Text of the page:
It’s a fact of life—dogs are man’s (and woman’s) best friend. If you grew up with a family dog or have ever owned one, you understand the joy they can bring by playing fetch or just cuddling on the couch. Upping the ante, research has linked dog ownership to a whole host of health benefits, including a lower risk of heart disease.
But dogs can also be a handful. And if you’re over the age of 65, you may not be looking for a high-energy dog to keep the kids occupied or accompany you on a jog. Instead, you might want a furry friend who is a bit easier to look after, but will still provide that same level of comfort and affection. If this sounds like you, keep reading to find out which six breeds experts say are the most low-maintenance, and how they might fit in with your lifestyle.
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This sweet small breed was by far the most frequently recommended to Best Life by experts. Known for their loving and adaptable nature, Cavalier King Charles Spaniels make the perfect companion for seniors, according to Jacquelyn Kennedy, founder and CEO of PetDT.
“Their compact size and good genetics mean that they are easy to handle and train, even if the owner is a dog novice,” Kennedy says. These pups are also good in small spaces, like apartments or bungalows, she adds.
But this breed is not without its drawbacks, as they do require some grooming. And as Linda Simon, MVB, MRCVS, veterinary surgeon and veterinary consultant for FiveBarks, points out, they can also have some health complications, namely heart disease and chronic dental disease. “Ideally, owners should purchase from breeders who screen their breeding stock and only mate the healthiest individuals,” Simon says.
Another low-maintenance breed, the Bichon Frise is a perfect option for senior citizens who don’t want to worry about cleaning up pet hair. Bichons don’t shed and are hypoallergenic, Erin Mastopietro, CEO of Dope Dog, says.
And despite their cheerful nature, these dogs only require short walks, she adds, making the Bichon appealing to those who may not want to embark on longer strolls.
“Their behavior is friendly towards other pets, including dogs and cats, and they are good with kids, too,” Mastopietro says. You won’t have trouble bringing a Bichon around your grandchildren, and much like Cavalier King Charles Spaniels, these dogs are good for smaller spaces. “It is a great choice for seniors in apartments and living communities because they are gentle, cuddly, and don’t bark often,” Mastopietro adds.
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The French Bulldog might be your perfect companion if you’re looking for a pup that is goofy, lovable, and somewhat lazy. “They’ll cuddle in your lap while you watch the nightly news, or they’ll run around the backyard giggling,” Mastopietro says.
John Woods, dog trainer, author, and founder of All Things Dogs, echoes this statement, adding that French Bulldogs only need about an hour of daily exercise and won’t rack up a big bill at the groomers.
But if you’ve chosen to retire somewhere warm and sunny, the French Bulldog probably shouldn’t be on your list. According to Mastopietro, Frenchies don’t fare well in hot climates and will easily overheat.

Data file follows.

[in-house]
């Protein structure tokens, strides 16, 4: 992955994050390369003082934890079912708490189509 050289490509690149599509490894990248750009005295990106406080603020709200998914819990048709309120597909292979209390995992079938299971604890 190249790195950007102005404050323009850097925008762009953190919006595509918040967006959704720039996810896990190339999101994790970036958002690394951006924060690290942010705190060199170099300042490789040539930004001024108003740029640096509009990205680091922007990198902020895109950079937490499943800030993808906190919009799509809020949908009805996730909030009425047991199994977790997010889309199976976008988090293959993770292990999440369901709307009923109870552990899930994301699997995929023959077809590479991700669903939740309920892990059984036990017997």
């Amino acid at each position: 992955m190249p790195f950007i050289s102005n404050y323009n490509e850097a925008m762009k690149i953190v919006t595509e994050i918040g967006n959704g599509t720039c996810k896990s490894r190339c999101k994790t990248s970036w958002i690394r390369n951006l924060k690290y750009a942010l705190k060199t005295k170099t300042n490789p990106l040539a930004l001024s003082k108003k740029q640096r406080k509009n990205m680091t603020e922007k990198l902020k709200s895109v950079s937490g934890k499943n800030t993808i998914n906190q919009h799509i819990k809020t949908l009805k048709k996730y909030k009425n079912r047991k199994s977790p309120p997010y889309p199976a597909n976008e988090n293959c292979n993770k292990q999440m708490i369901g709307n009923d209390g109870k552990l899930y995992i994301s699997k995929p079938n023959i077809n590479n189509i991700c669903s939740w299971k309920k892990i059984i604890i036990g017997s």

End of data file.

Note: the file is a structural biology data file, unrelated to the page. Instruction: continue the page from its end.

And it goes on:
Looking for a bigger breed? Experts recommend the Greyhound. Gentle and considered to be hypoallergenic, these dogs won’t cause an allergy flare-up and don’t need to be groomed often, according to Woods.
And if you’re wondering how a breed famed for its speed made this list, experts have an answer for that, too. “With their reputation for sprinting, Greyhounds may not seem the obvious choice,” Woods says. “However, they only have short bursts of energy—only needing an hour a day of exercise, which can be split into two sessions—and like to spend most of their time napping.”
Simon advises looking into a Greyhound that has retired from racing. Even though they were “prime athletes” at one point, they don’t require extra exercise when they’ve reached middle age, she says.
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The Boston Terrier is a medium-sized option for senior citizens, only getting to be between 20 and 25 pounds, according to Shannon Bunn, pet expert and CEO at Waggy Pups.
This breed is again noted for its minimal movement requirements and love of being at home, Bunn explains, and Boston Terriers will be quite happy just to keep their owner company. One unique benefit to the Boston Terrier is their intelligence, which makes them easy for older adults to train, she says.
Another intelligent breed might make you think of one of the world’s most famous senior citizens—Queen Elizabeth. The British monarch is known for her love of Pembroke Welsh Corgis, meaning you might love them too.
“They are of medium size, but don’t require an unreasonable level of activity, and are compact enough to handle with ease,” Kennedy says. You can also train them quickly, thanks to their breed history as cattle herding dogs, she explains.
You’ll need to take this breed on a walk every day, but Kennedy confirms these Corgis “aren’t too excitable,” and can be a loving companion.
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